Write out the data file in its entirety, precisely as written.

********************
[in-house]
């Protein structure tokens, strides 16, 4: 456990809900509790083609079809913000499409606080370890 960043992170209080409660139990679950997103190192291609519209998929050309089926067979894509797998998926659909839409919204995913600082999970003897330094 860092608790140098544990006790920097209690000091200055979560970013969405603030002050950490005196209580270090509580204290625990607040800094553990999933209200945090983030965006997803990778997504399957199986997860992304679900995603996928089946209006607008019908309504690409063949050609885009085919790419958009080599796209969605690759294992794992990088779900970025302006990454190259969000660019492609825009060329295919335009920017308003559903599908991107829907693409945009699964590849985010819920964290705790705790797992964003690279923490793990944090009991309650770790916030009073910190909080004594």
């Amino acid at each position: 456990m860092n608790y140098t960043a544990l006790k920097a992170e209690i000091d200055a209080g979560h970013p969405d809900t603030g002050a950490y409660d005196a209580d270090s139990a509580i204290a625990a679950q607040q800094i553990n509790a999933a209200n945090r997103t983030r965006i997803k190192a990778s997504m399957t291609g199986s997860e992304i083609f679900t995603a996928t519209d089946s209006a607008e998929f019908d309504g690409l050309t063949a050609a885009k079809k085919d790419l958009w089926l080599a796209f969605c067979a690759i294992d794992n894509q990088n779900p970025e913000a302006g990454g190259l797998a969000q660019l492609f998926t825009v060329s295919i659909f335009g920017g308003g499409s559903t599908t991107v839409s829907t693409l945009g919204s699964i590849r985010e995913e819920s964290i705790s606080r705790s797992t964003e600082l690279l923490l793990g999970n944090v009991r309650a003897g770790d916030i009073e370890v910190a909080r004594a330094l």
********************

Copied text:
[in-house]
């Protein structure tokens, strides 16, 4: 456990809900509790083609079809913000499409606080370890 960043992170209080409660139990679950997103190192291609519209998929050309089926067979894509797998998926659909839409919204995913600082999970003897330094 860092608790140098544990006790920097209690000091200055979560970013969405603030002050950490005196209580270090509580204290625990607040800094553990999933209200945090983030965006997803990778997504399957199986997860992304679900995603996928089946209006607008019908309504690409063949050609885009085919790419958009080599796209969605690759294992794992990088779900970025302006990454190259969000660019492609825009060329295919335009920017308003559903599908991107829907693409945009699964590849985010819920964290705790705790797992964003690279923490793990944090009991309650770790916030009073910190909080004594």
């Amino acid at each position: 456990m860092n608790y140098t960043a544990l006790k920097a992170e209690i000091d200055a209080g979560h970013p969405d809900t603030g002050a950490y409660d005196a209580d270090s139990a509580i204290a625990a679950q607040q800094i553990n509790a999933a209200n945090r997103t983030r965006i997803k190192a990778s997504m399957t291609g199986s997860e992304i083609f679900t995603a996928t519209d089946s209006a607008e998929f019908d309504g690409l050309t063949a050609a885009k079809k085919d790419l958009w089926l080599a796209f969605c067979a690759i294992d794992n894509q990088n779900p970025e913000a302006g990454g190259l797998a969000q660019l492609f998926t825009v060329s295919i659909f335009g920017g308003g499409s559903t599908t991107v839409s829907t693409l945009g919204s699964i590849r985010e995913e819920s964290i705790s606080r705790s797992t964003e600082l690279l923490l793990g999970n944090v009991r309650a003897g770790d916030i009073e370890v910190a909080r004594a330094l």